For deglycosylation, 50 ul of rhEPO or conjugate (0.2–2 mg/ml) was diluted into 50 ul of RapiGest (Waters Corp., Milford, Mass.) (2 mg/ml in PBS). To this was added 10 ul of NP-40 detergent soln (15%), 10 ul each of PNGase F, Sialidase A and O-glycanase (Prozyme, San Leandro, Calif.). The solution was incubated for a total of 96 hrs at 37° C. Intact masses were obtained by mixing the samples with sinapinic acid in 1:1 water/acetomitrile (+0.1% trifiruoroacetic acid) and spotting on a MALDI MS plate, followed by analysis on an ABI Voyager DE-STR MALDI-TOF MS. The proteins were analyzed in linear mode with an acerbating voltage of 25000 V (
Panels (A) and (B) of
A large mass window was necessary for obtaining the MALDI TOF mass spectra described here. Due to this, significant drift was observed in the spectra. For this reason, the molecular weight changes for the conjugates were calculated by comparing to the molecular weight observed for unmodified EPO in each individual sample. Taken together, the mass data for the intact, deglycosylated samples and the Lys-C digestion data, confirm that Gln 115 was modified with both cadaverine-X-biotin, and dansyl-cadaverine, and that at least one other Gln residue in rhEPO received a dansyl-cadaverine modification in the presence of TGase. The data also show that Lys45 and Lys154 of rhEPO received a Cbz-QG modification in the presence of TGase and that in both batches analyzed, up to 90% of the protein was modified.
A UT7 assay was performed on the rhEPO-(Cbz-QG) as follows: UT7 cells were starved in IMDM with L-glu and 5% FBS without Epo for 24 hrs prior to assay. Cells were washed and plated at 30,000 cells per well. Dilutions of EPO (20–0.01952 ng/mL) and rhEPO-(Cbz-QG) (20–0.01952 ng/mL) were added and assayed in duplicate. The plate was incubated for 48 hrs at 37° C. and assayed with Promega's MTS solution with OD readings taken at 1, 2 and 3 hr intervals. Values were background corrected with SoftMax Pro. Average background was 0.292. The assay shows that the conjugate is approximately 4-fold less active than unmodified EPO (see
Cadaverine-PEG(20K) was synthesized using commercially available reagents. 25 mg of cadaverine hydrochloride salt (Sigma, St. Louis, Mo.) was dissolved in 5 ml of PBS and pH was adjusted to 7. To this was added 25 mg of mPEG(20K)-Succinimidyll propionate (Shearwater Corp., Huntsville, Ala.) and the reaction was incubated at 22° C. for 2 hours. The reaction mixture was dialyzed against 0.1% acetic acid in water and lyophilized.
Putrescine-PEG(5K) was synthesized by dissolving 300 mg putrescine hydrochloride (Sigma, St. Louis, Mo.) in 10 ml of PBS and adjusting pH to 7. 100 mg of mPEG(5K)-Succinimidyll propionate (Shearwater Corp., Huntsville, Ala.) was added and allowed to react for two hours at 22° C. The reaction mixture was dialyzed against 0.1% acetic acid in water and lyophilized.
Putrescine-PEG-DSPE(3.4K) was synthesized by dissolving 176.5 mg of putrescine in 1.765 ml of PBS (ph 7.4). 13.5 mg of NHS-PEG-DSPE(3.4K) (Shearwater Corp., Huntsville, Ala.) was dissolved in 1 ml of ethanol/PBS (1:1). 1 ml of the NHS-PEG-DSPE solution was then added dropwise to 1.704 ml of the putrescine solution and the reaction was stirred at 22° C. for 4 hours and then purified on a Zorbax GF-250 XL column equilibrated with 0.1% acetic acid (pH 4.5).
Cadaverine-PEG(20K) was reacted with EPO using the conditions given in Example 1 except that 3.3 mM cadaverine-PEG(20K) was used in place of DC.
Putrescine-PEG(5K) was reacted with EPO using the conditions described in example 7 except that 5 mM PEG(5K)-putrescine was used in place of PEG(20K)-cadaverine. Putrescine is known to be a better substrate for TGases than cadaverine (Folk and Chung, 1973 supra).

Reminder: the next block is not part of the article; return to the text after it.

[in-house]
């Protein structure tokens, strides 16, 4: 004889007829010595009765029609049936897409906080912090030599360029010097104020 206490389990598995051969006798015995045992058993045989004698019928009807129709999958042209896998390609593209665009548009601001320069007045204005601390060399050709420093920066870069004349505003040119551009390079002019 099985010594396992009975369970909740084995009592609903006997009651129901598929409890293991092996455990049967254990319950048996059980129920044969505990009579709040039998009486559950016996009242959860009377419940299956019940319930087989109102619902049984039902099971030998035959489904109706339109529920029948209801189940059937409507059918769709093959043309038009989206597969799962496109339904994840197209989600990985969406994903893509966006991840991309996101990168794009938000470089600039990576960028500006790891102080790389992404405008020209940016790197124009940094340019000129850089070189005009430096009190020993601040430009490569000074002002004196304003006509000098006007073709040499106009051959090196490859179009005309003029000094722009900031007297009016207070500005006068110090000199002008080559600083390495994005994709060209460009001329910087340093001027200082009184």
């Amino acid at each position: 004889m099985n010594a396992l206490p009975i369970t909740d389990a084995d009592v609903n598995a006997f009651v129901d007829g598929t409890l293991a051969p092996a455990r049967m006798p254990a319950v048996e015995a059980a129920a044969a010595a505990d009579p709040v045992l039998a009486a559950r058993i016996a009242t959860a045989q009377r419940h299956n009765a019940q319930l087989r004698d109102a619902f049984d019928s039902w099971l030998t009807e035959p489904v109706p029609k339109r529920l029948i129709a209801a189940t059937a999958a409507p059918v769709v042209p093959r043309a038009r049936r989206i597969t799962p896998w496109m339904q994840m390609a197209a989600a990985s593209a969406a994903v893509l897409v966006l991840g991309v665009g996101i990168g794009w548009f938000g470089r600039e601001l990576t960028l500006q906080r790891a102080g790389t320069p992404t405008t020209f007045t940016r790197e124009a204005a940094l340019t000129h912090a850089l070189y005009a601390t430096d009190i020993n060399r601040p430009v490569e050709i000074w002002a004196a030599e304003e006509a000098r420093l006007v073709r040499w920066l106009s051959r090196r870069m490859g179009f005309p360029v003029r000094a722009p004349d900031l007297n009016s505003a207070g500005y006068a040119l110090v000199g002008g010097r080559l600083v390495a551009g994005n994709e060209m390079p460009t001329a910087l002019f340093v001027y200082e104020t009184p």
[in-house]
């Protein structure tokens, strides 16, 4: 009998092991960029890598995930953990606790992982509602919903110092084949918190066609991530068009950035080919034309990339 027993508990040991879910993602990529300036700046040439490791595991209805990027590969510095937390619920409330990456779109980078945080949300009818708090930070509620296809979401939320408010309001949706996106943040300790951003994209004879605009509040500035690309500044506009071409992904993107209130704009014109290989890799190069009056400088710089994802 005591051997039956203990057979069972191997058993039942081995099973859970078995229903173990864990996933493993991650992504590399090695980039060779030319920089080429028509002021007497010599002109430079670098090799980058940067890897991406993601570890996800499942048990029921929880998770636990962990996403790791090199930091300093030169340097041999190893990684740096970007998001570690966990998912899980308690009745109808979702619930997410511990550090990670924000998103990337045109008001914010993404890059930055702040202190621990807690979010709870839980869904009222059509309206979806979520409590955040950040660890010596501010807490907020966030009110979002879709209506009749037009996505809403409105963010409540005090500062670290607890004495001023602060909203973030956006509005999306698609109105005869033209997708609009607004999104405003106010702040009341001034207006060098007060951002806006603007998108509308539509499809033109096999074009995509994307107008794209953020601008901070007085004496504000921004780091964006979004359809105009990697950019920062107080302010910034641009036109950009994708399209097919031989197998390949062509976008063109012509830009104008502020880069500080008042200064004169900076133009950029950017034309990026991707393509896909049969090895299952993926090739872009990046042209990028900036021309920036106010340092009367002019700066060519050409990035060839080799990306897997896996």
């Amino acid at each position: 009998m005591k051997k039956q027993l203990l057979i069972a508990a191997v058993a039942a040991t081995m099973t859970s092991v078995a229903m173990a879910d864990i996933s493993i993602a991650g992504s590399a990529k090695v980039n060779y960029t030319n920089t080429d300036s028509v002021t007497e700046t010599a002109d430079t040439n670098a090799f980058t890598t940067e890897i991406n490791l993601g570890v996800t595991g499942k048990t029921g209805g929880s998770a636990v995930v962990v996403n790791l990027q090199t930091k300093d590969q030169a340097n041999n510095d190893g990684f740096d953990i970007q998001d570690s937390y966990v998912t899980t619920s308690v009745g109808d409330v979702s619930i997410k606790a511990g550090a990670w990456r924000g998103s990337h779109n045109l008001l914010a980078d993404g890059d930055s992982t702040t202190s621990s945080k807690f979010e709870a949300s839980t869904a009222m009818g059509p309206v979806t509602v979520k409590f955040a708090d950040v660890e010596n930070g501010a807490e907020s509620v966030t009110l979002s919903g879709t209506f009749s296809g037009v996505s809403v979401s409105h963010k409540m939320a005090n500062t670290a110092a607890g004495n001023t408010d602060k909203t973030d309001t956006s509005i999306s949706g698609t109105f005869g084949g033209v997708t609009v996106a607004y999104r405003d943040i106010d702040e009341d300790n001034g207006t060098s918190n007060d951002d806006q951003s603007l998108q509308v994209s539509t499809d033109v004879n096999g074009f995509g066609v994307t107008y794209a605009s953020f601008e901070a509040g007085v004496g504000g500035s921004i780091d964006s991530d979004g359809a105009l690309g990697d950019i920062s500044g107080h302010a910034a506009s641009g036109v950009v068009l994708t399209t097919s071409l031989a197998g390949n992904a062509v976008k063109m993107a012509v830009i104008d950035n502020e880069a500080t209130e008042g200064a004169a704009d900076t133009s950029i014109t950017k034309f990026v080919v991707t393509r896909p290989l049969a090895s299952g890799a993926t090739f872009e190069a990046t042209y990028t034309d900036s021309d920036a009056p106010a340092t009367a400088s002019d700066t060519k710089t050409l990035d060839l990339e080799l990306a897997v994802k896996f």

Putrescine-PEG-DSPE(3.4K) (5.1 mM) was incubated with EPO (4.8 uM) in varying concentrations of ethanol (up to 55%) and TGase (0.15 U/ml) in 100 mM Tris (pH 7.5) and 10 mM CaCl2. SELDI-MS indicates that at 55% ethanol, up to 3 putrescine-PEG-DSPE(3.4K) moieties were attached per EPO (see
These examples show that at least 3 glutamine residues on EPO can serve as sites for attachment of small molecules, PEG groups (from 5K-20K), PEGylated lipids, and proteins via TGase catalysis. The bioactivity of one PEGylated construct was confirmed, and was shown to be only slightly reduced. If the circulation half-life is significantly improved due to any of these modifications, such a small loss of activity could be insignificant when compared to the potentially improved pharmacokinetics of the modified protein.
Peptides containing at least one glutamine residue are synthesized by standard solid phase Fmoc chemistry. Following completion of the synthesis, the peptide resin is deprotected with piperidine, washed, and reacted with PEG or other polymer containing an activated ester. Following reaction, the peptide-PEG conjugate is cleaved from the resin using standard TFA conditions and precipitated in ether. The peptide-PEG conjugate is then purified by reversed phase HPLC and lyophylized.
Recombinant human EPO (rhEPO) (10 uM) is incubated with peptide-PEG conjugate (15 mM) and TGase (Sigma, St Louis, Mo.) (0.15 U/ml) in 100 mM Tris (pH 7.5) and 10 mM CaCl2 for 3 hours at 37° C. The reaction mixture is subjected to SDS-PAGE and the product is purified on a Zorbax GF-250 XL HPLC column equilibrated with PBS.
UT7 is a human leukemic cell line that has been adapted to become EPO dependant (Komatsu, N., et al. Blood 82(2), 456–464, 1993). The UT7 cells are washed three times in PBS and starved for EPO for 24 hours prior to assay. UT-7 cells were starved in IMDM media with added L-glutamine and FBS at 5% (I5Q). Cells are washed once in 50 mL DPBS and counted while suspended in DPBS and suspended in the appropriate media to a final concentration of 6×105 cells/mL (yields a final concentration of 30,000 cells per well). An EPO standard is prepared by diluting EPO stock (1.7 mg/mL) to 0.851 g/mL (2 μL in 4 mL media). The stock solution is diluted 2:340 to 5 ng/mL followed by 1:2 serial dilutions down to a concentration of 0.0098 ng/mL in I5Q media. The resulting dilutions provides standards at concentrations of 2.5 ng/mL to 0.0024 ng/mL. The test sample is diluted in a similar manner. A 50 μL aliquot of the UT-7 cell suspension is transferred to the corresponding wells and the plates were incubated at 37° C. for 48 hours. Cell proliferation is assessed using Promega's MTS solution, adding 20 μL per well. Readings begin 1 hour after MTS addition.
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|U.S. Classification||530/399, 435/68.1, 530/300|
|International Classification||A61K38/00, C07K1/00, A61K38/52, C07D, C07K14/00, A61K38/18|
|Cooperative Classification||A61K47/48361, A61K47/48353, A61K47/48046, B82Y5/00, A61K47/48053, A61K47/48215|
|European Classification||A61K47/48R6F, A61K47/48H4F, A61K47/48R6D, A61K47/48H4F4, B82Y5/00, A61K47/48K6P|